“the presence or absence of a creative super-intelligence is unequivocally a scientific question.”
If a correlation or hypothesis or law or probability expectation or theory or system pertains to empirical science, then (1) it involves sensible consequences, and (2) such consequences can be produced or at least observed. Inversely, empirical method prescinds from all questions and answers that do not involve distinctive sensible consequences; and it discards all that involve such consequences logically yet fail to be confirmed by the results of observation or experiment.
Lonergan, Bernard (1992-04-06). Insight: A Study of Human Understanding, Volume 3: 003 (Collected Works of Bernard Lonergan) (Kindle Locations 2260-2264). University of Toronto Press. Kindle Edition.
“… as the canon of selection is not to be misinterpreted as a mere charter for obtuseness, still less is it to be taken as a mere excuse for logical fallacy. Questions that do not satisfy the canon of selection do not arise within the confines of empirical science, but it does not follow immediately that they do not arise at all. Issues that cannot be settled by observation or experiment cannot be settled by empirical method, but it does not follow immediately that they cannot be settled at all.”
Lonergan, Bernard (1992-04-06). Insight: A Study of Human Understanding, Volume 3: 003 (Collected Works of Bernard Lonergan) (Kindle Locations 2279-2282). University of Toronto Press. Kindle Edition.
A datum of sense may be defined as the content of an act of seeing, hearing, touching, tasting, smelling. But the difficulty with that definition is that such contents do not occur in a cognitional vacuum. They emerge within a context that is determined by interests and preoccupations. Nor is this true merely of ordinary perceptions, of the milkmaid who laughed at Thales for falling into the well. It is more conspicuously true of the scientific Thales, so interested in the stars that he did not advert to the well. Accordingly, it would be a mistake to suppose that scientific observation is some mere passivity to sense impressions. It occurs within its own dynamic context, and the problem is to distinguish that cognitional orientation from the orientation of concrete living. To be alive, then, is to be a more or less autonomous center of activity. It is to deal with a succession of changing situations; it is to do so promptly, efficaciously, economically; it is to attend continuously to the present, to learn perpetually from the past, to anticipate constantly the future. Thus the flow of sensations, as completed by memories and prolonged by imaginative acts of anticipation, becomes the flow of perceptions. It is of the latter, perceptual flow that we are conscious. It is only when the perceptual flow goes wrong that the mere sensation bursts into consciousness, as for example in the experience of trying to go down another step when already one has reached the floor. Now what differentiates the perceptual flow in one man from that of another is found in the pattern of interests and objectives, desires and fears, that emphasize elements and aspects of sensible presentations, enrich them with the individual’s associations and memories, and project them into future courses of possible fruitful activity. In some such fashion, it would seem, must be explained the differences in the perceptions of men and women, of people in different occupations, different climates, different stages in human history. Hence to become a scientific observer is, not to put an end to perception, but to bring the raw materials of one’s sensations within a new context. The interests and hopes, desires and fears, of ordinary living have to slip into a background. In their place the detached and disinterested exigences of inquiring intelligence have to enter and assume control. Memories will continue to enrich sensations, but they will be memories of scientific significance. Imagination will continue to prolong the present by anticipating the future, but anticipations with a practical moment will give way to anticipations that bear on a scientific issue. Just as the woodsman, the craftsman, the artist, the expert in any field acquires a spontaneous perceptiveness lacking in other men, so too does the scientific observer. Still, there are differences in such developments, and to this fact the scientist alludes when he insists that scientific observation is a matter of seeing just what there is to be seen, hearing exactly whatever sounds are sounded, and so forth. This claim cannot, I think, be taken literally, for the impartial and accurate observer, no less than anyone else, is under the dominance of a guiding orientation. Still, the claim does possess its elements of truth, for the guiding orientation of the scientist is the orientation of inquiring intelligence, the orientation that of its nature is a pure, detached, disinterested desire simply to know. For there is an intellectual desire, an eros of the mind. Without it there would arise no questioning, no inquiry, no wonder. Without it there would be no real meaning for such phrases as scientific disinterestedness, scientific detachment, scientific impartiality. Inasmuch as this intellectual drive is dominant, inasmuch as the reinforcing or inhibiting tendencies of other drives are successfully excluded, in that measure the scientific observer becomes an incarnation of inquiring intelligence, and his percepts move into coincidence with what are named the data of sense.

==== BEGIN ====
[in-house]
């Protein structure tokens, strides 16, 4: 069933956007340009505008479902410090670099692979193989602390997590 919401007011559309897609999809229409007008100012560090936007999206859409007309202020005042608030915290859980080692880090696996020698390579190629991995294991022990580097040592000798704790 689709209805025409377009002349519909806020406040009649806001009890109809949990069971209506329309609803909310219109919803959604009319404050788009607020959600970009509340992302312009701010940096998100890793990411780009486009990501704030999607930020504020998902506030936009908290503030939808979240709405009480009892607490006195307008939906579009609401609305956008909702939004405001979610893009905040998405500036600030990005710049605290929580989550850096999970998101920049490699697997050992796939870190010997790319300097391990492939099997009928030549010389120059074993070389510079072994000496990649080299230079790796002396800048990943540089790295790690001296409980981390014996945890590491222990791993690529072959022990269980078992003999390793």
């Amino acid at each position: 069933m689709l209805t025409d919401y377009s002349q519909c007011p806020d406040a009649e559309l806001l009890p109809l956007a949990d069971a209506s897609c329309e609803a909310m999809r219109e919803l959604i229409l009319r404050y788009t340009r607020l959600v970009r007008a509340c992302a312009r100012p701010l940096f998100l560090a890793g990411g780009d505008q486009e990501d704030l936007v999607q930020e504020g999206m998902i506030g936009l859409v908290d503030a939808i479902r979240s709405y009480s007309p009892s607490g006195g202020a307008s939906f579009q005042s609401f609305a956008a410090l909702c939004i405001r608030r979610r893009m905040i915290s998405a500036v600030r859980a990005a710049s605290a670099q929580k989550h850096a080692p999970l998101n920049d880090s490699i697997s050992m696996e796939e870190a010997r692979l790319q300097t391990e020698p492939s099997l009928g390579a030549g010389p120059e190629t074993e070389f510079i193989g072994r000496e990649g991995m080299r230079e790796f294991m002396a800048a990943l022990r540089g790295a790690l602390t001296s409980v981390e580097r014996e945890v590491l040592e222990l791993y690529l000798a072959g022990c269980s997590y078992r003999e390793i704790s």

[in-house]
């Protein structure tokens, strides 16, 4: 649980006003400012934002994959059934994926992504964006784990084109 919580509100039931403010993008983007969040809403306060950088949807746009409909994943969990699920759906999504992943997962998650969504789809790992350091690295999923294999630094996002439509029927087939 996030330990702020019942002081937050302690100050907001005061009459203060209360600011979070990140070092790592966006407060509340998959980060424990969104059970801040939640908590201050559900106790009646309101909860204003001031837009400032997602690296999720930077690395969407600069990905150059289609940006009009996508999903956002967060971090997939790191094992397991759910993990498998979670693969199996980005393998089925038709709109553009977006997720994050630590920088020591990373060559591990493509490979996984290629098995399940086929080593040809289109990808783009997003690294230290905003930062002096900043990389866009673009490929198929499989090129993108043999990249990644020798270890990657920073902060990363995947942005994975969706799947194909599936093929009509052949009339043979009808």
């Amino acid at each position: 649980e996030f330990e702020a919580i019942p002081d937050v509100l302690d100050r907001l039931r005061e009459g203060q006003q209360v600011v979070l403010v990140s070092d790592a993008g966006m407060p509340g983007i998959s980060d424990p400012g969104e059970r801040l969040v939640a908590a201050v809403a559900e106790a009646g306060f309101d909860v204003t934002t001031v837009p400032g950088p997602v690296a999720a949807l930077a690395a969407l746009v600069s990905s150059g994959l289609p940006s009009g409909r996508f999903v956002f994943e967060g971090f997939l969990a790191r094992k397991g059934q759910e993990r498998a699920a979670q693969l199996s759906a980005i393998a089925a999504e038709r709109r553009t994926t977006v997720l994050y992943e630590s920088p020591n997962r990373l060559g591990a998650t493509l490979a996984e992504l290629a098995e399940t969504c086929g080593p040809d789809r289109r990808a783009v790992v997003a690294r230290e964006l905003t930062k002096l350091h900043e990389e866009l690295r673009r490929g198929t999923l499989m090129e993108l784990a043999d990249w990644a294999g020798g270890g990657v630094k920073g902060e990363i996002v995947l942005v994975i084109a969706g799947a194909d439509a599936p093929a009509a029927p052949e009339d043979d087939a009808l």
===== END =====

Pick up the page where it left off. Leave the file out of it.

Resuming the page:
Lonergan, Bernard (1992-04-06). Insight: A Study of Human Understanding, Volume 3: 003 (Collected Works of Bernard Lonergan) (Kindle Locations 2294-2323). University of Toronto Press. Kindle Edition.
The problem with works such as The God Delusion by Richard Dawkins is thus threefold:
1. It deals with matters that cannot be decided by data of sense, no matter how complex the instrumentation used, nor how involved the reasoning applied.
2. The claim that if it is not a matter for science, it is not a matter for inquiry, is a non-sequitur, which implies that only one who is educated in and has spent significant thought on a matter is relevant to any discussion of the matter. Dawkins qualifies as neither by his own admission.
3. “… the guiding orientation of the scientist is the orientation of inquiring intelligence, the orientation that of its nature is a pure, detached, disinterested desire simply to know. For there is an intellectual desire, an eros of the mind. Without it there would arise no questioning, no inquiry, no wonder. Without it there would be no real meaning for such phrases as scientific disinterestedness, scientific detachment, scientific impartiality.”.
None of these orientations or resulting features of scientific observation are present in any of Dawkins’ works, but are conspicuously absent from The God Delusion and the debates he has been involved in around it. As has been noted by others, the quote from Dawkins with which I began is pure idiocy from a scientific or philosophical perspective, the kind of idiocy that generally arises from the bigotry that is the real belief-system underlying the 800 or so pages of fallacies published as The God Delusion.